Page 24 - EMCAPP-Journal No. 10
P. 24

Eric L. Johnson (USA):                              Eric L. Johnson

             The Christian Conscience:                           Ph.D. is Lawrence

             The Transformation of a                             and     Charlotte
                                                                 Hoover  Professor
             Created Module through                              of  Pastoral  Care
                                                                 at  The  Southern
             Christ and the Spirit                               Baptist  Theologi-
                                                                 cal  Seminary.  He
                                                                 edited Psychology
             Ted  felt  so  vindicated.  While  he  and  his  wife   and  Christianity:
             Sally were getting ready for bed, she had bluntly   Five  Views  and
             suggested that he had not been spending much        wrote  Foundations  for  Soul  Care:  A  Chri-
             time with the children recently. But she didn’t     stian  Psychology  Proposal  and  God  and
             know that he had been making plans all week to      Soul Care: The Therapeutic Resources of the
             spend time with the entire family this weekend.     Christian  Faith.  He’s  married  to  Rebekah,
             So  her  comment  struck  him  as  really  unfair,   who keeps him grounded.
             and he lashed out at her, leaving both of them
             put out and not talking as they went to bed. The    Former articles by Eric you can see here:
             next morning, on the way to work, Ted reali-
             zed that he had been putting in a lot of overtime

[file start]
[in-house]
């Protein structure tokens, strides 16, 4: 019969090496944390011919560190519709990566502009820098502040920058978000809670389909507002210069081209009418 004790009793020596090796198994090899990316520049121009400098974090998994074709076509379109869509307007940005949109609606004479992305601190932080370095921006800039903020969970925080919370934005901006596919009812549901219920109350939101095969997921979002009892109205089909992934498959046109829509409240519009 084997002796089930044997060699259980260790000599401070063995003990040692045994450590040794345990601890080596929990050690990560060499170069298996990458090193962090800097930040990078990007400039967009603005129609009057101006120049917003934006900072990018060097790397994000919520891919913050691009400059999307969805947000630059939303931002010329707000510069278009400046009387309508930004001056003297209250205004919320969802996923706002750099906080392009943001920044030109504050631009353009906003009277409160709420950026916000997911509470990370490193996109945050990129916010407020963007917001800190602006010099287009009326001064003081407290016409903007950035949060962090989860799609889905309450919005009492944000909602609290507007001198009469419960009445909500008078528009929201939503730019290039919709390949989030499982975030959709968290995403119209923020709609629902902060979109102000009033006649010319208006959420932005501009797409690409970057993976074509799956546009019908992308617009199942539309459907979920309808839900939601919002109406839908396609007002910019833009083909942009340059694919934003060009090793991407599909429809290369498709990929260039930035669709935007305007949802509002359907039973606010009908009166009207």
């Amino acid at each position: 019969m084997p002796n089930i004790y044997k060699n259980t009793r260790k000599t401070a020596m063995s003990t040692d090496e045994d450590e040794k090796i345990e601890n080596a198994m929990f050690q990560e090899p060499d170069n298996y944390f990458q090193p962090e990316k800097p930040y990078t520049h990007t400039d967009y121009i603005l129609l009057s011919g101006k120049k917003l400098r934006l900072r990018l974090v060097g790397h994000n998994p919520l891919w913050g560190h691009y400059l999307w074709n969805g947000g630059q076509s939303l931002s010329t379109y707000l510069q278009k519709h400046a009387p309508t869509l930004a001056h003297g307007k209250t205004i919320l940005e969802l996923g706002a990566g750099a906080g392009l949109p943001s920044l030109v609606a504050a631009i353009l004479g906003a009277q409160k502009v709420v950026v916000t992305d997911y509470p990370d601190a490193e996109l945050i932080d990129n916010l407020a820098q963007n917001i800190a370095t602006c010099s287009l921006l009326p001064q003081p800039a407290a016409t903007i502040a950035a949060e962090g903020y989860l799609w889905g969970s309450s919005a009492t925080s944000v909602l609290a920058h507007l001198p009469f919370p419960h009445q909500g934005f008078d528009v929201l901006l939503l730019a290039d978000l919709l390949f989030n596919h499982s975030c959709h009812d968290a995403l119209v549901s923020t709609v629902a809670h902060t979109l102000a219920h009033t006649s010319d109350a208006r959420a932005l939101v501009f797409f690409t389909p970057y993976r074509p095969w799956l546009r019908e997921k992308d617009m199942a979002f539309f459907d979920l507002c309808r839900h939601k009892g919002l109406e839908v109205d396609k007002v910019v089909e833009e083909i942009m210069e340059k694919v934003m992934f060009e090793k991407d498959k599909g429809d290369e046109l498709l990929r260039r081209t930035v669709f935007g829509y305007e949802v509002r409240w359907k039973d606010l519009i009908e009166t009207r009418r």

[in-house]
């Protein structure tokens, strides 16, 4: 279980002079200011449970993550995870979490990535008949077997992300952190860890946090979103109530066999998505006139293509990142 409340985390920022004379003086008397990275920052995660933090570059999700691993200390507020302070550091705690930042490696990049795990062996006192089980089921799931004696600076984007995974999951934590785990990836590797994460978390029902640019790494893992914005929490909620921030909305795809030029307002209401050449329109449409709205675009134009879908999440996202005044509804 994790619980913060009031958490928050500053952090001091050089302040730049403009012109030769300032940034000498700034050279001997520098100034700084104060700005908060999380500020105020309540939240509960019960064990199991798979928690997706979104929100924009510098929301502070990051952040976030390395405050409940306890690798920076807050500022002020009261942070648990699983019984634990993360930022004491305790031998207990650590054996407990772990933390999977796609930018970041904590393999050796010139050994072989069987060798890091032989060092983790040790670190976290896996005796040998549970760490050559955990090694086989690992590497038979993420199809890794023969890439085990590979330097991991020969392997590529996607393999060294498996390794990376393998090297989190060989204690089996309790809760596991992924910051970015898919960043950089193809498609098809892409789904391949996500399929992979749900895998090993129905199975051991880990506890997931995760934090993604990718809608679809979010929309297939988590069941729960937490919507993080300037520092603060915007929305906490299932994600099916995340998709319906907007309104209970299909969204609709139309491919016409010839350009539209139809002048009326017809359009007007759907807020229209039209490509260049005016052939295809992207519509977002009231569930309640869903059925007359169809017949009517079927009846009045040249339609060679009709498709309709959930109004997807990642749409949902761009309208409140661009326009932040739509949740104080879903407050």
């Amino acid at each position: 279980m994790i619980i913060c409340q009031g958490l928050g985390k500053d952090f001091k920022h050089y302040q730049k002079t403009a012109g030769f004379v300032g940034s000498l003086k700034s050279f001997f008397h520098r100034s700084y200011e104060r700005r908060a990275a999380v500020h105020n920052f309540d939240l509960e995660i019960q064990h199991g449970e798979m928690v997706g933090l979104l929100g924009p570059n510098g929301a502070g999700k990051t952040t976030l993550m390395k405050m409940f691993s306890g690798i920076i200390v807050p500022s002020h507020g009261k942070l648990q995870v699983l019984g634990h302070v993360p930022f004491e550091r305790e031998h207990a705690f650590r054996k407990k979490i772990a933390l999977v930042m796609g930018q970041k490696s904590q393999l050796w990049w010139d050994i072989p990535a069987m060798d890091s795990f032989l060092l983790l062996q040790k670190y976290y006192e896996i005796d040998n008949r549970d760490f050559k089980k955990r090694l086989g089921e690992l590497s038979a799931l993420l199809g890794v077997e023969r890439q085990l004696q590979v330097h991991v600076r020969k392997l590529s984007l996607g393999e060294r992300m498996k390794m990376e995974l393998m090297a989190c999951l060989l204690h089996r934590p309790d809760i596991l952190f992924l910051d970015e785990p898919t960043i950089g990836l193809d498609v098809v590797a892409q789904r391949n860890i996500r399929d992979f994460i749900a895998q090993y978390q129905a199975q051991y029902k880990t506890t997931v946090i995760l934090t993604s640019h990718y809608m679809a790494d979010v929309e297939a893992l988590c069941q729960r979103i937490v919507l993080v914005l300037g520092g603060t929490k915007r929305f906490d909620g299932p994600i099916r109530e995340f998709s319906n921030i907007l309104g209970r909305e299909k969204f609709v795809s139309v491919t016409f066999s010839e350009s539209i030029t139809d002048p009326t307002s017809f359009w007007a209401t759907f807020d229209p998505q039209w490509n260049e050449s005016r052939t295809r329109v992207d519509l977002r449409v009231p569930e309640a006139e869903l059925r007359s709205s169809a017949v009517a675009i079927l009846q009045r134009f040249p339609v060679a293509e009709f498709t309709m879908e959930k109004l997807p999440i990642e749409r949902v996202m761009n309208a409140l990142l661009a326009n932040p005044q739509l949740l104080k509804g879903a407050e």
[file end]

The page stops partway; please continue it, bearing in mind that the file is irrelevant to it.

over the past few weeks, working on a project
             at work, and he felt  a strong wave of guilt come
             over him.
             Ted  is  a  fairly  typical  person.  Normal  adult
             humans  have  a  moral  awareness,  and  they
             feel guilt when they do something wrong. The
             “conscience” is the module or faculty that has    mily and cultural influence to shape the parti-
             been  identified  with  that  sense  of  morality.   cular beliefs and attitudes that could activate the
             With  a  few  exceptions,  modern  psychologists   negative emotions we now call shame and guilt
             made  little  reference  to  the  conscience.   One   (Gangestad,  2012;.Haidt,  2012).  So,  for  most
             reason for this neglect was that the worldview    of the past 100 years, the shaping of individual
             assumptions that underlie modern psychology       moral awareness has been understood to be a
             (materialism and positivism) are reductionistic,   function of general cognitive and emotion pro-
             in that they result in the reduction of all distinc-  cesses, socialization, and enculturation (Harter,
             tive human processes to mere biological pheno-    2012; Turiel, 1998). As a result, there is no need
             mena. The dominant explanation of moral awa-      to distinguish a distinct moral awareness mo-
             reness, for example, interprets it as a function   dule or faculty, especially since materialism and
             of  evolutionary  pressures  early  in  humanity’s   positivism entail that there is no objective mo-
             phylogenetic development that rewarded more       ral order to which that module might conform
             cooperative humans who experienced negative       and be directed.
             emotion when faced with ostracism for unco-       Humanist and existential psychologists, by con-
             operative  behavior  with  survival,  allowing  fa-  trast, have identified authenticity as a uniquely
                                                               human trait that should be honored and cele-
                                                               brated that resembles moral awareness in some
             1 William James (1890), for example, in his early classic   respects (Bugental, 1965; Rogers, 1961). Howe-
             made no reference to the conscience. Freud (1923/1960),   ver, the strong individualism of humanism and
             by contrast, identified the “super-ego” as a structure of   existentialism leads them to define it in highly
             the human personality, so psychoanalysis has recognized   individualistic terms, as a sense of personal in-
             such a module. However, it was assumed that the super-  tegrity and trust in oneself, making it difficult,
             ego was a function of socialization and not reflective of a
             transcendent reality.                             but not impossible, to understand how it con-
   19   20   21   22   23   24   25   26   27   28   29